By Hilary Sherratt ’12
Michael Ramsden, European Director of the Ravi Zacharius Trust, quickly abandoned his post behind the lectern and instead paced the Chapel stage, gesturing towards the gathered students and faculty, engaging them in a close reading of the first chapter of the gospel of Luke.
"Both Mary and Zechariah have a similar, scientific objection to the revelation they’ve been given," Ramsden noted. Yet the answers they get to their questions are different. Whereas Zechariah is struck dumb, Mary is given an explanation. The difference between the questions, Ramsden explained, is the difference between cynicism and confusion.
The Chapel was unusually still, except for the scribbling of pens on journal pages and spare notebook paper. It was an earnest receptiveness that permeated the entire Gordon campus during DEEP FAITH week, a time of spiritual reflection and renewal during the week of February 6, encompassing all three Chapel and Convocation services, with additional evening services Monday through Wednesday.
"There is a history of grassroots student desire for extended worship, a call to repentance and renewal—A Night with the King; Reveal and Respond; The Forgotten Third," said Greg Carmer, dean of chapel, referring to several past such movements at Christian colleges. "We wanted to try and find a space in the calendar to honor and address that desire."
This desire coincided with President Lindsay’s hope for a moment in his inaugural year to call the community to a renewed relationship with God. DEEP FAITH was born of these desires and hopes; and Michael Ramsden’s name rose quickly to the top of the list of possible speakers. "He could do both the thinking and the feeling or responsive parts of the week—both the heart and the mind—in a way that doesn’t build dichotomies between them," said Carmer.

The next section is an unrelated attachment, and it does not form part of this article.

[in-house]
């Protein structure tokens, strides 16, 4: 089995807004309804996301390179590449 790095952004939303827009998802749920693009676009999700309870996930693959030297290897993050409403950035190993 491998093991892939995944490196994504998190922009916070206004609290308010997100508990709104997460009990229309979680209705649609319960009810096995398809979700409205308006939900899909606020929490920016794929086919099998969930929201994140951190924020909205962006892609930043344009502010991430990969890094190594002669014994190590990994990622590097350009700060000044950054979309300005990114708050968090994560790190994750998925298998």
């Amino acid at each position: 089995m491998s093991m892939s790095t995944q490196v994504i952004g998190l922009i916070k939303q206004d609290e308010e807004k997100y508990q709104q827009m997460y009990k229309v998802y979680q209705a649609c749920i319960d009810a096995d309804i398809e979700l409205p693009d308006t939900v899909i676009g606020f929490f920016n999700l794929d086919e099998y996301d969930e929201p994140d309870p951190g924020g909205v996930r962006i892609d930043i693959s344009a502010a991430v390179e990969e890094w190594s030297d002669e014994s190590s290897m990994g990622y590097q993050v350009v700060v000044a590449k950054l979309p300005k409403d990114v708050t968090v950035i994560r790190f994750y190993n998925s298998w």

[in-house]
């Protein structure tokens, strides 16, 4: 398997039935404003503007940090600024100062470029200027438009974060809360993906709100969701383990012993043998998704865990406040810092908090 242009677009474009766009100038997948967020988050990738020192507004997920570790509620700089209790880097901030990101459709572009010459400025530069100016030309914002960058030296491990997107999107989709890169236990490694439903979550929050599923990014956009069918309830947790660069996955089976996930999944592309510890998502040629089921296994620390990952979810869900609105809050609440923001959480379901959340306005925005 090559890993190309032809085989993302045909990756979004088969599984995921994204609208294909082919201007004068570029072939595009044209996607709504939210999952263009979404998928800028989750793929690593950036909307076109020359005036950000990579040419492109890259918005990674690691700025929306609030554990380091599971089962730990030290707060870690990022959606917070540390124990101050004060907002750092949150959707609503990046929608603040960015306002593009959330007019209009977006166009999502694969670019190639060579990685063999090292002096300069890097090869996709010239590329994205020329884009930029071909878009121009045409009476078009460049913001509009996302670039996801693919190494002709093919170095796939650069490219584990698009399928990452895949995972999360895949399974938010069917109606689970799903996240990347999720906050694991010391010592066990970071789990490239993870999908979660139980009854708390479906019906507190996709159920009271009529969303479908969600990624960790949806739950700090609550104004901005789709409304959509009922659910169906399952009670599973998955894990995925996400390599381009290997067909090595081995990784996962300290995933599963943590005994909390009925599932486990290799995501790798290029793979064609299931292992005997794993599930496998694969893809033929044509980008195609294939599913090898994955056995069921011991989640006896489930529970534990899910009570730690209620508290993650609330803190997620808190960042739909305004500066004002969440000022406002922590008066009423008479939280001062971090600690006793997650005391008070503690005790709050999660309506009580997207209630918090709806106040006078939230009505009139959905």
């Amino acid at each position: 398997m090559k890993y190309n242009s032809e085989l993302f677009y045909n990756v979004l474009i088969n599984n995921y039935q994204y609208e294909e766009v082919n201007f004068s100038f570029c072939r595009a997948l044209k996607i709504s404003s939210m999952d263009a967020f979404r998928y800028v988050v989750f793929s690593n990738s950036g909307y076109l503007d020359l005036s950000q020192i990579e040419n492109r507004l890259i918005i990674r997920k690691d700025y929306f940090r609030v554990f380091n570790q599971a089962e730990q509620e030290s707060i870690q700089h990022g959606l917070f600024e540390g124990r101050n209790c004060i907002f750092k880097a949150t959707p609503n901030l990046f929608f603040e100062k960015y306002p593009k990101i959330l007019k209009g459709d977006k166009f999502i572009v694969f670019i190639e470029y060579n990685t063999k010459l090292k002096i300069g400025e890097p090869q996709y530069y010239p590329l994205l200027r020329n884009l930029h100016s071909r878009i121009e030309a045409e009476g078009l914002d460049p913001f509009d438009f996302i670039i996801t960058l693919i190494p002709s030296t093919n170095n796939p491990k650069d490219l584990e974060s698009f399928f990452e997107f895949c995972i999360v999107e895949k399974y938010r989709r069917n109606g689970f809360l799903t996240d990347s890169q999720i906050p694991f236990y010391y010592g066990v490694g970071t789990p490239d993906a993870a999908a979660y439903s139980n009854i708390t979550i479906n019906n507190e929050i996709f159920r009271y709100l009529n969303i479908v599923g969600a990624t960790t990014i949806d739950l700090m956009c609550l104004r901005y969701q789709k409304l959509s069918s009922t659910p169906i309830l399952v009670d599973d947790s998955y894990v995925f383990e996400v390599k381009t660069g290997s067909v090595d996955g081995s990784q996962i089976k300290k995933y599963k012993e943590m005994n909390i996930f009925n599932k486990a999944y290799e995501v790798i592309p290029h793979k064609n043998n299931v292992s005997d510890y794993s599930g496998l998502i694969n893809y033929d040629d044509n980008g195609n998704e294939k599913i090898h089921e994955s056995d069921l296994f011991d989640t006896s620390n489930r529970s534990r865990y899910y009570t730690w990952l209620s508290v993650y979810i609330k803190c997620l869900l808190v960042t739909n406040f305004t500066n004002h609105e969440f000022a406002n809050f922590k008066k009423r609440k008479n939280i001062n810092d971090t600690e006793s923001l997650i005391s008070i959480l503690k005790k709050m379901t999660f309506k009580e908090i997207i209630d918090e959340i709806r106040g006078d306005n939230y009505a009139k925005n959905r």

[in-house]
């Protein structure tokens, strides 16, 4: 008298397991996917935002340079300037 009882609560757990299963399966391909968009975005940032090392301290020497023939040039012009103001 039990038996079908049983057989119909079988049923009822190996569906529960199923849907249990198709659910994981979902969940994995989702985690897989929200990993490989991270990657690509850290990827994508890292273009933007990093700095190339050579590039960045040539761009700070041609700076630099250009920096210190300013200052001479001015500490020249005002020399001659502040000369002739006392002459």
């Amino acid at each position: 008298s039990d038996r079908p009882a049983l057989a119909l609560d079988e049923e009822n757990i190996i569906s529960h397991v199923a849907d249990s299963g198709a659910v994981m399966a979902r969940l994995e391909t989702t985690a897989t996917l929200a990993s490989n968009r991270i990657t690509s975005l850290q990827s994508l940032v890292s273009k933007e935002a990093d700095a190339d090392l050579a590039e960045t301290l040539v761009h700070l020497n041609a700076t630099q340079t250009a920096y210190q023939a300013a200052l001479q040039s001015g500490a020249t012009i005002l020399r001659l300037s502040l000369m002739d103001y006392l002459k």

And indeed, in his Friday convocation address, Ramsden offered reflections on the foundational reality of our being in Christ, rather than just our thinking, doing, and feeling.
The week’s addresses affirmed students’ freedom to ask questions of the faith, and to think critically and deeply about their commitments as Christians. Yet it also encouraged the Gordon community to ask thoughtful, responsible and deep questions. Ramsden suggested that Zechariah asks questions, not out of confusion or a desire to know the answer, but out of cynicism; as Dr. Carmer put it, out of "satisfied discontent."
Perhaps most importantly, the week renewed awareness of our common commitment of faith. As Carmer said, "Many students long for spiritual friendships—people we trust enough to talk honestly with, to pray with, share hope and joy and sorrow with. This week gives people a nudge towards connecting with others on these matters."
"It is the mundane rhythms that really change us," Dr. Carmer reminded me as I headed out of his office after talking with him. "When we go back to normal, we should ask: What is normal for us? These events can influence that norm." Indeed, as the campus returns to its usual rhythms, and students, faculty and staff return to their daily tasks, it is with a renewed awareness of the need to love God with our hearts and minds.
Hilary Sherratt is a recently-graduated senior Pike scholar majoring in Religion, Ethics and Politics. Named Collegian of the Year, she is from Rowley, Massachusetts. Hilary tweets at @hilarysherratt and blogs at sittinthereoncapitolhil.blogspot.com.
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